Not only does director Kurtis David Harder (who also co-wrote the movie with Tesh Guttikonda) take advantage of the preconceived notions around his film though, but he then steps it up further to convince us we're watching something made with real intent and awareness of style (as well as some vast knowledge of the genre) by managing to have his film aesthetically look like the staged, phony world presented via Instagram while also coming off as a credible feature film with purpose. Further, (and this is when I really knew we were in good hands) Harder drops the title card for his film thirty minutes into the runtime. This may not seem like that big of a deal, but the placement within the story and the way it combines with the soundtrack to kind of deftly say to the audience, "Okay, let's really get going now..." not only enhances the pacing, but revives interest in where the narrative could possibly go given the end of the first act feels rather finite. The fact the very next scene follows the character I didn't expect us to stick with told me all I needed to know about what might happen over the next hour and that was that I didn't know anything at all.


On the surface it would seem this latest incarnation of a familiar property was made both only for financial gain (or so they thought) and with the old-fashioned mindset that sequels must be bigger in order to be better. What is more frightening than one possessed girl? Two, right? Fortunately, this isn't exactly the line of thought eclectic (to say the least) writer/director David Gordon Green was following when making this decision. Rather, this decision is all about choice as choice is what informs the whole of this first in an intended trilogy of new Exorcist films.

Opening with an earthquake in Haiti that forces Leslie Odom Jr.'s character to choose between the survival of his wife and the life of his daughter, the film is keen to emphasize the role of our moral agency in this life and how seriously we take responsibility for our choices is just as important as the choices themselves. The way Green and co-writers Danny McBride, Scott Teems, and largely Peter Sattler weave this weight of responsibility and the constant questioning Odom's Victor Fielding has regarding the choices he's made and is confronted with making throughout the course of the film lend the otherwise familiar template of the exorcism movie some necessary weight, especially considering the lineage of William Friedkin's original.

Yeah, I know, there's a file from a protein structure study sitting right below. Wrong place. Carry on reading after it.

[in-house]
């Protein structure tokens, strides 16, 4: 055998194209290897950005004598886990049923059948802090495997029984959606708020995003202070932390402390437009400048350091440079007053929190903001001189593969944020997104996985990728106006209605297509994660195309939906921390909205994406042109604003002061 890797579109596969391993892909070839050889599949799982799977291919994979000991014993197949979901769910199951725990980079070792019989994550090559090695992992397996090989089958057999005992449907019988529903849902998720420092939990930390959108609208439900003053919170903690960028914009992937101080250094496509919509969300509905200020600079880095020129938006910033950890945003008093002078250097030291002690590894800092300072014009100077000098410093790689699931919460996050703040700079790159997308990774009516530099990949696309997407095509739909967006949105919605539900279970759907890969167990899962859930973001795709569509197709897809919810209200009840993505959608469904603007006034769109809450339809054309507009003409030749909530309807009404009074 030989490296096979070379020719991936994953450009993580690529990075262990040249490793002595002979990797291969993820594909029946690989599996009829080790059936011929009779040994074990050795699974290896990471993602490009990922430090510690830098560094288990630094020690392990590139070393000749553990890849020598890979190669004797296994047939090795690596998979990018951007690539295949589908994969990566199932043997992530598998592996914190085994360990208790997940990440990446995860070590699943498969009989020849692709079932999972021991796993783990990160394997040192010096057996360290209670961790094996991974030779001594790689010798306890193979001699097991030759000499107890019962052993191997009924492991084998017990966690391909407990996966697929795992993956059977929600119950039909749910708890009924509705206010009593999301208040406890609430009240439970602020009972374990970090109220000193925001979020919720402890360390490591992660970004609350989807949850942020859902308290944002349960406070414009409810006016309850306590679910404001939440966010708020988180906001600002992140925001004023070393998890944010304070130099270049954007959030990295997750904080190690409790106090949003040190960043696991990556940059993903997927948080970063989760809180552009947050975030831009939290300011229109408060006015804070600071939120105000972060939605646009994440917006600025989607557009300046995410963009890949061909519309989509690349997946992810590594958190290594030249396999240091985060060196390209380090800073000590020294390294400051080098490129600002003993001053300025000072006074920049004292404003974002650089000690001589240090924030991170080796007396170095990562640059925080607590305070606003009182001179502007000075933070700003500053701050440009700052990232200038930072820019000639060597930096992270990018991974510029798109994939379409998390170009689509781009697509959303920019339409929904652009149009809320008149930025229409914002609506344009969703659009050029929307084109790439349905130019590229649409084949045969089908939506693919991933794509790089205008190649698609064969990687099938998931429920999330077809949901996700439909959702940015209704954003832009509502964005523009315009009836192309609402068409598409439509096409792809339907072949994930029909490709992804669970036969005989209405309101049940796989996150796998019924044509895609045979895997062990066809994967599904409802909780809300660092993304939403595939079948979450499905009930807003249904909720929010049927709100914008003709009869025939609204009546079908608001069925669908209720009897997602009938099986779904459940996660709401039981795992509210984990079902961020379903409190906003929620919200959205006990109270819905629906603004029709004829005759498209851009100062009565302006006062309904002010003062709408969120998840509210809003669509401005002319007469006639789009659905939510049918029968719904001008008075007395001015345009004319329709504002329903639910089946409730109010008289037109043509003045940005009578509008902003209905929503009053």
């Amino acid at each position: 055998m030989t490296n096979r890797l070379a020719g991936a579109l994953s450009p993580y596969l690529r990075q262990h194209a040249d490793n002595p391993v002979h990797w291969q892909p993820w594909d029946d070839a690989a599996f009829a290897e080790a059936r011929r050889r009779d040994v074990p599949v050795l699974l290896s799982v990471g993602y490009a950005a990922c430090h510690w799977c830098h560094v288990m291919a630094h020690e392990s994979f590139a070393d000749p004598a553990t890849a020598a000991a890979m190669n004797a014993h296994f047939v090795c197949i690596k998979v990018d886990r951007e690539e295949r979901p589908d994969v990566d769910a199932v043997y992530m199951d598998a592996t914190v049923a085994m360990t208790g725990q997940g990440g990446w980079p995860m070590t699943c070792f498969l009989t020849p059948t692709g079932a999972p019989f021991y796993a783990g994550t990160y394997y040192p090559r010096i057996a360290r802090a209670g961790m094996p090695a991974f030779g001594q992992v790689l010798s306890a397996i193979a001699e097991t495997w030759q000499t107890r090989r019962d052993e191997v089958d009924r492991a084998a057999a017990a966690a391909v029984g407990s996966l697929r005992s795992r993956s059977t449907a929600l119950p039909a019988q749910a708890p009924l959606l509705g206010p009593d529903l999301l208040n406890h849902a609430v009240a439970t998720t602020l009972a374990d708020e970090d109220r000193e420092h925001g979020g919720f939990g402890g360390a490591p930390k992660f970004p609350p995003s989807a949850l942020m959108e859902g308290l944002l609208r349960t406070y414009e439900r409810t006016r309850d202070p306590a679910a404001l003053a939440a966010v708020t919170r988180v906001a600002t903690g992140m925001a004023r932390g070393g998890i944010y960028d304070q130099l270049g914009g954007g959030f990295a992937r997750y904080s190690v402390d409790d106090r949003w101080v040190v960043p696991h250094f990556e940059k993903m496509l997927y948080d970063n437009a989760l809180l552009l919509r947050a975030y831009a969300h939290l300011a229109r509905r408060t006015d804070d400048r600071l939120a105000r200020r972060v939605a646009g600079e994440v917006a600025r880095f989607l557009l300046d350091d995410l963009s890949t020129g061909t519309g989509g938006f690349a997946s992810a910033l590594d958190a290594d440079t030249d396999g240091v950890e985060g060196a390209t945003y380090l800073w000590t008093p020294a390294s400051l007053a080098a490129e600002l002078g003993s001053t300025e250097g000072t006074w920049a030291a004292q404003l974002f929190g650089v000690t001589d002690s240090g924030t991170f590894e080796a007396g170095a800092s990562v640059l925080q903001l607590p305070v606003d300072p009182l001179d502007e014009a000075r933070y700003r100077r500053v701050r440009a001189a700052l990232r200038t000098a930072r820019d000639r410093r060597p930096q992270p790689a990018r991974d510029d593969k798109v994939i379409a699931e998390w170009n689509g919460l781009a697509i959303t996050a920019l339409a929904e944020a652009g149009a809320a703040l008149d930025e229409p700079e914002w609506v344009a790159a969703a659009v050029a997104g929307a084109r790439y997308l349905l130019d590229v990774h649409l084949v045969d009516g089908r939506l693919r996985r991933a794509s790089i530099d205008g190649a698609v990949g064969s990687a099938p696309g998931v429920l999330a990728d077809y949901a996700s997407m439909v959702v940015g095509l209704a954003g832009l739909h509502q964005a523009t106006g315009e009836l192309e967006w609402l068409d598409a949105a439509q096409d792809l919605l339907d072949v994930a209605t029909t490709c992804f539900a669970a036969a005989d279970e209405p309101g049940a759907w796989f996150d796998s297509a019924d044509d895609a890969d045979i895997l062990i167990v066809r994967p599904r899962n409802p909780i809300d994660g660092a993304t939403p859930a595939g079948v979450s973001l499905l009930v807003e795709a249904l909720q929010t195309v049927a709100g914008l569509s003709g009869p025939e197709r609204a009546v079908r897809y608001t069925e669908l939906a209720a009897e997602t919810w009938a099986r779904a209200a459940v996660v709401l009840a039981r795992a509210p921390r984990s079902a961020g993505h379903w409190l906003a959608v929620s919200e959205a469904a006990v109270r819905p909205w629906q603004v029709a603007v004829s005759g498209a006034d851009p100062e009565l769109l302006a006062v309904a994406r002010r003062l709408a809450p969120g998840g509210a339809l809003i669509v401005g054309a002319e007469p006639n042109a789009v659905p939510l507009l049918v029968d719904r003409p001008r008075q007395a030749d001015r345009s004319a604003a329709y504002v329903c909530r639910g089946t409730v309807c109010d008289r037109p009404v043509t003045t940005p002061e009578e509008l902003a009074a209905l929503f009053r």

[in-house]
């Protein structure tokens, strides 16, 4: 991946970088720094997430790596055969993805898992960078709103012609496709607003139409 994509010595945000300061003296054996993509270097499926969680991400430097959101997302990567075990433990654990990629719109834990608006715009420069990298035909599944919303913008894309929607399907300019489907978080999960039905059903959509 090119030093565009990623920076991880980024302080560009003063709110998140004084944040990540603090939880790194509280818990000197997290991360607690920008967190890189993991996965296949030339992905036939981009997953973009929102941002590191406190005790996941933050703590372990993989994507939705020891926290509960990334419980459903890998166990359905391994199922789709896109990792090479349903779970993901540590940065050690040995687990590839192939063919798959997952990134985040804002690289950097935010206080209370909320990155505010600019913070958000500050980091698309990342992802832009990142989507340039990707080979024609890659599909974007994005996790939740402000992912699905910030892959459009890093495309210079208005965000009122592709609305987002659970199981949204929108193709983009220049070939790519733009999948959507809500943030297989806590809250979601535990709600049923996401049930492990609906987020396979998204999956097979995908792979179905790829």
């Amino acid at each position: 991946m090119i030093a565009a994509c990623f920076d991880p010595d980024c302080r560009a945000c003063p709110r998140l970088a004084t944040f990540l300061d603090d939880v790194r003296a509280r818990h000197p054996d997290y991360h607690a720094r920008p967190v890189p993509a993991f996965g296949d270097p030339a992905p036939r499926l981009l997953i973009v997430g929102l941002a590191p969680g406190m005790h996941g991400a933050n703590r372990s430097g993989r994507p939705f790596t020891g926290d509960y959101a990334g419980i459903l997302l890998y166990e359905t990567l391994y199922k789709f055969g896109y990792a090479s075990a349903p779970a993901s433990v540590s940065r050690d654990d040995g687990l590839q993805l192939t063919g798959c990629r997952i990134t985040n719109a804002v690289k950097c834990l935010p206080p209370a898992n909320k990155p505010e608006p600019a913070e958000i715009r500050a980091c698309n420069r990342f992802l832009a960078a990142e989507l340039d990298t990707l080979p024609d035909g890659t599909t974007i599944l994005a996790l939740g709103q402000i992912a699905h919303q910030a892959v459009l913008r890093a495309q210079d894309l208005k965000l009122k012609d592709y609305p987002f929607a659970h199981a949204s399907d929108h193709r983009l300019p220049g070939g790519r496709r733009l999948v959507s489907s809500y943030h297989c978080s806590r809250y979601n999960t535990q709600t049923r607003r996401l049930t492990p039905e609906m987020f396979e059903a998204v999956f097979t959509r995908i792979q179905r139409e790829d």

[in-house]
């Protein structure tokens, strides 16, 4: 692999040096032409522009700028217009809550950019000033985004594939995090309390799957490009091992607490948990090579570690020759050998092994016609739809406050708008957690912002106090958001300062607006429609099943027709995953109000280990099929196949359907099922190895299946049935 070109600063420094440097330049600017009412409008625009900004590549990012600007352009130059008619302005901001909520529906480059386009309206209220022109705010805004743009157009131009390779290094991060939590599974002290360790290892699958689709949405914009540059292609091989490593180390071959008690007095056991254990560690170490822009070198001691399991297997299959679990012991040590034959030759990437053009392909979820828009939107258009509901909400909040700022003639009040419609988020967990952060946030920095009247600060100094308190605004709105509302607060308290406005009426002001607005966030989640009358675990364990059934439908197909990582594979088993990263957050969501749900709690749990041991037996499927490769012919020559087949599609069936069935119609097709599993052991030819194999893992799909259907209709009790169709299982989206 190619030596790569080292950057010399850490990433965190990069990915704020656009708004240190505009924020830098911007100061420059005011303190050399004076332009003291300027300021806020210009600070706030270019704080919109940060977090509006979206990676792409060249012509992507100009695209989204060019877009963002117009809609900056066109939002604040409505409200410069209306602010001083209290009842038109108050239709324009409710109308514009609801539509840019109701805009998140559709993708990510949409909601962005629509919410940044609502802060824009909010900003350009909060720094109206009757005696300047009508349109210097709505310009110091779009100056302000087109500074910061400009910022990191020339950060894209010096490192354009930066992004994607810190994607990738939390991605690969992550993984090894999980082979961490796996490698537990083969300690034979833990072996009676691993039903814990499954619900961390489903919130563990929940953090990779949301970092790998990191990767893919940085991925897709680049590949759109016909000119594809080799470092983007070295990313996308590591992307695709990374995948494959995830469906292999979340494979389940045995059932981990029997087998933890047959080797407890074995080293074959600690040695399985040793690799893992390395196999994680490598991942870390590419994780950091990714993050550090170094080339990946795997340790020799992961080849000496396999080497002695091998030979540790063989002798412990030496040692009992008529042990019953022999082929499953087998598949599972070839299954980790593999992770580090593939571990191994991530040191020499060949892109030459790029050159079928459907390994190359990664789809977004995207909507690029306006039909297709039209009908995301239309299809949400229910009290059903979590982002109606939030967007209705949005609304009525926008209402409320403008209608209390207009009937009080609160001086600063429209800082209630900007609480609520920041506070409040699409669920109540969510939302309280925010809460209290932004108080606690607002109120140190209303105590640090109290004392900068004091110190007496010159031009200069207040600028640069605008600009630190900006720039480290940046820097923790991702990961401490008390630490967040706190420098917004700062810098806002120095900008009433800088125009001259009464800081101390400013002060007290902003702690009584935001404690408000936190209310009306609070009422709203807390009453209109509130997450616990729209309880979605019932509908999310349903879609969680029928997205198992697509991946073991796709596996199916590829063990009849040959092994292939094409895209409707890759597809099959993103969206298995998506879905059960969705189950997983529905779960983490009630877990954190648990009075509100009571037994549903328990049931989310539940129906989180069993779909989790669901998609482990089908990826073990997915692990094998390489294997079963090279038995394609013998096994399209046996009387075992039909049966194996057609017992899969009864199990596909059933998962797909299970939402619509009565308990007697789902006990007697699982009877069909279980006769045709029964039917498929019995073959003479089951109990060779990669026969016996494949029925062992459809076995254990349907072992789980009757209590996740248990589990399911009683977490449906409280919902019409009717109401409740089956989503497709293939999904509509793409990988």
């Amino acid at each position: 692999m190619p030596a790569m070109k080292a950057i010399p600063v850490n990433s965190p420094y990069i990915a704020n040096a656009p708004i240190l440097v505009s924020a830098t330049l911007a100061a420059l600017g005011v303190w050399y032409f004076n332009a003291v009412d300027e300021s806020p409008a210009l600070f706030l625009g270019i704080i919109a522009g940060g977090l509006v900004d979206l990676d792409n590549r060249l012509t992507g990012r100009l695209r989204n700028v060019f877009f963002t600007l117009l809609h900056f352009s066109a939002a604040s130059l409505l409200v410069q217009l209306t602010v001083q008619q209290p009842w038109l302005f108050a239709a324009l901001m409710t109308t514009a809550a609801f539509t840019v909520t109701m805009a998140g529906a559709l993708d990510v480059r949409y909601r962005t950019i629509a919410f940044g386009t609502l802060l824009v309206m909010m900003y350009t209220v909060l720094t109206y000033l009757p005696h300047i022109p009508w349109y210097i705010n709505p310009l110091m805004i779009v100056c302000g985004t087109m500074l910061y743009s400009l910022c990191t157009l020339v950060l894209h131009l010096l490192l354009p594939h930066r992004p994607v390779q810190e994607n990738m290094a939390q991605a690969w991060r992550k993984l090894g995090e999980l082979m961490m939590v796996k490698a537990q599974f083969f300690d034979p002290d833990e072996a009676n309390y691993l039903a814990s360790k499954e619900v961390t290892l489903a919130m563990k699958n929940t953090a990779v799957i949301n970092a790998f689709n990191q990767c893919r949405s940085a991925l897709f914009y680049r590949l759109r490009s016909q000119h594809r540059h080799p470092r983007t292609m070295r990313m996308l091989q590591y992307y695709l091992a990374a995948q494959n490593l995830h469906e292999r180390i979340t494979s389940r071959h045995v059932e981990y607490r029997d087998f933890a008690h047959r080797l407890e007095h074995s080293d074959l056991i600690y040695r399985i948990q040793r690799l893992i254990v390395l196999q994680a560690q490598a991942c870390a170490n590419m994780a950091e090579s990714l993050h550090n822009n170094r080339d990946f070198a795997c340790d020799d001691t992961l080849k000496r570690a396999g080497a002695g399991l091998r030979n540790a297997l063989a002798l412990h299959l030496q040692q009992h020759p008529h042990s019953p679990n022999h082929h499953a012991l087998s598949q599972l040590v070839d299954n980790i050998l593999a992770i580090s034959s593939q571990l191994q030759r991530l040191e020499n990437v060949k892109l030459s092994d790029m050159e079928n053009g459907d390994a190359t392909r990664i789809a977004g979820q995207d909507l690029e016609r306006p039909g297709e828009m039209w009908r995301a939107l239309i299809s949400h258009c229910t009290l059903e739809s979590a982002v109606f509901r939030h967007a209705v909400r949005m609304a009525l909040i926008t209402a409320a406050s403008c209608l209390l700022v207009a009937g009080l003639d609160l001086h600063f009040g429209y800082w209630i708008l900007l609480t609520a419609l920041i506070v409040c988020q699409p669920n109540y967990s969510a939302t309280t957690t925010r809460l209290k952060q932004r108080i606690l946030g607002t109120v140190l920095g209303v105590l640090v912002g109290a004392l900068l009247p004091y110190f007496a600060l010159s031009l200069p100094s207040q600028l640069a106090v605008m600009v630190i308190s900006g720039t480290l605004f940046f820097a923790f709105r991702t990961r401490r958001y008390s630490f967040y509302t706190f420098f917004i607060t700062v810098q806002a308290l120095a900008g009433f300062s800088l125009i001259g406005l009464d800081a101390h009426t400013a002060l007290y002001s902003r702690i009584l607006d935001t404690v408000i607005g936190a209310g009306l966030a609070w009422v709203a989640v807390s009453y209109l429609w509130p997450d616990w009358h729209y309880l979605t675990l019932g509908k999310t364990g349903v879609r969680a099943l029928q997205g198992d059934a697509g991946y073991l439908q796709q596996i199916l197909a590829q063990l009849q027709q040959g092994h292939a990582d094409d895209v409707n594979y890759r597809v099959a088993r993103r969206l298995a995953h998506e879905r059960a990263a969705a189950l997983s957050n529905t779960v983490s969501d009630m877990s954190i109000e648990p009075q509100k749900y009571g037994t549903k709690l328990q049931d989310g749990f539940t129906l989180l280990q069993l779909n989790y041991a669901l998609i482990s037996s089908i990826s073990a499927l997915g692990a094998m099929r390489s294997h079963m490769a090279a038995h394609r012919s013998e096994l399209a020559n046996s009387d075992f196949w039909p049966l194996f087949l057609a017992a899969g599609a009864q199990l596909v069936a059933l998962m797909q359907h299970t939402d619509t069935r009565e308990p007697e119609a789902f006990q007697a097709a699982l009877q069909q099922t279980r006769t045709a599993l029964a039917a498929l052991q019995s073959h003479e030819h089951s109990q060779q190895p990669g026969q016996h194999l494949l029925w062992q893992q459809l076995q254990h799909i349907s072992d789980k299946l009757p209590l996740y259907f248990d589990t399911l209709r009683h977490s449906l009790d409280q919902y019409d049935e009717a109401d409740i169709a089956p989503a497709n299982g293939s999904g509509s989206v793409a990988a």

While that original film saw both Jason Miller's Father Karras and Ellen Burstyn's Chris MacNeil grappling with their faith in the face of this possession, Green and co. have smartly updated not only the location of the film from Washington, D.C. to Georgia, but also the role of church and faith in what I feel I can safely assume is presently a more secular America than in 1973. In doing so, we have Fielding who is or has become an absolute non-believer in the wake of his wife dying. Fielding's daughter, Angela (Lidya Jewett), who is now thirteen and friends with Katherine (Olivia O'Neill) has a mother and father (Jennifer Nettles and Norbert Leo Butz) who are very much ingrained in a community church and seem genuinely convicted in their beliefs (I lowkey kind of loved Nettles' performance in this as she lends a certain credibility to the southern protestant persona that is often easy to dismiss). When the girls disappear after school one day to secretly attempt to contact Angela's dead mother, they naturally conjure the unwanted spirits/demons that then begin to possess their bodies.